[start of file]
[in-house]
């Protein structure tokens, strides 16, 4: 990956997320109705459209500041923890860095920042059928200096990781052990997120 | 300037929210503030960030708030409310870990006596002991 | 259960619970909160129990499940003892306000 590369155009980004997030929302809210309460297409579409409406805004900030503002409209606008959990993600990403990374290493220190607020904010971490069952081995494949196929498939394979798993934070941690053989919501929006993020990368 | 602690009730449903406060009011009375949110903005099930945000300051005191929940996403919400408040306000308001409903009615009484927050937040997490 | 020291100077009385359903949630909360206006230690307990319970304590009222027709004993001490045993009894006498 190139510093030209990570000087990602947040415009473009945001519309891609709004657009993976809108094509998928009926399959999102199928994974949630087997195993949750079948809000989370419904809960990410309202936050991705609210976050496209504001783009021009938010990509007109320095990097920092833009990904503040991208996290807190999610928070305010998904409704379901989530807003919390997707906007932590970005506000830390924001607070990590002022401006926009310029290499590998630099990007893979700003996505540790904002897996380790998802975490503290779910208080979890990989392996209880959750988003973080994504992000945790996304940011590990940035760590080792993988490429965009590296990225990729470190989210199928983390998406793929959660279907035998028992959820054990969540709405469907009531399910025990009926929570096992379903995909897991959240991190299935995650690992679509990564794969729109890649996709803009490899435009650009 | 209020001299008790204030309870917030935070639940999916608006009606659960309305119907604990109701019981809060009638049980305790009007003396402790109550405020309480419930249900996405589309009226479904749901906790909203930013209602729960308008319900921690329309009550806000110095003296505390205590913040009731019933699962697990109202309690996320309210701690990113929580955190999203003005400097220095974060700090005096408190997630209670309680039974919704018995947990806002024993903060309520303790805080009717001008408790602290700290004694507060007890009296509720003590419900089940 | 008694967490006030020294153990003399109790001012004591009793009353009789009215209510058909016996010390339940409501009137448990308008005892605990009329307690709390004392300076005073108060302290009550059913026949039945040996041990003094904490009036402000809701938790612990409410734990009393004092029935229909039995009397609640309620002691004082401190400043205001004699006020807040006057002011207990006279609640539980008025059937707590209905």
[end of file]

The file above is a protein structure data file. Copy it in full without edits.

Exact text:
[in-house]
């Protein structure tokens, strides 16, 4: 990956997320109705459209500041923890860095920042059928200096990781052990997120 | 300037929210503030960030708030409310870990006596002991 | 259960619970909160129990499940003892306000 590369155009980004997030929302809210309460297409579409409406805004900030503002409209606008959990993600990403990374290493220190607020904010971490069952081995494949196929498939394979798993934070941690053989919501929006993020990368 | 602690009730449903406060009011009375949110903005099930945000300051005191929940996403919400408040306000308001409903009615009484927050937040997490 | 020291100077009385359903949630909360206006230690307990319970304590009222027709004993001490045993009894006498 190139510093030209990570000087990602947040415009473009945001519309891609709004657009993976809108094509998928009926399959999102199928994974949630087997195993949750079948809000989370419904809960990410309202936050991705609210976050496209504001783009021009938010990509007109320095990097920092833009990904503040991208996290807190999610928070305010998904409704379901989530807003919390997707906007932590970005506000830390924001607070990590002022401006926009310029290499590998630099990007893979700003996505540790904002897996380790998802975490503290779910208080979890990989392996209880959750988003973080994504992000945790996304940011590990940035760590080792993988490429965009590296990225990729470190989210199928983390998406793929959660279907035998028992959820054990969540709405469907009531399910025990009926929570096992379903995909897991959240991190299935995650690992679509990564794969729109890649996709803009490899435009650009 | 209020001299008790204030309870917030935070639940999916608006009606659960309305119907604990109701019981809060009638049980305790009007003396402790109550405020309480419930249900996405589309009226479904749901906790909203930013209602729960308008319900921690329309009550806000110095003296505390205590913040009731019933699962697990109202309690996320309210701690990113929580955190999203003005400097220095974060700090005096408190997630209670309680039974919704018995947990806002024993903060309520303790805080009717001008408790602290700290004694507060007890009296509720003590419900089940 | 008694967490006030020294153990003399109790001012004591009793009353009789009215209510058909016996010390339940409501009137448990308008005892605990009329307690709390004392300076005073108060302290009550059913026949039945040996041990003094904490009036402000809701938790612990409410734990009393004092029935229909039995009397609640309620002691004082401190400043205001004699006020807040006057002011207990006279609640539980008025059937707590209905």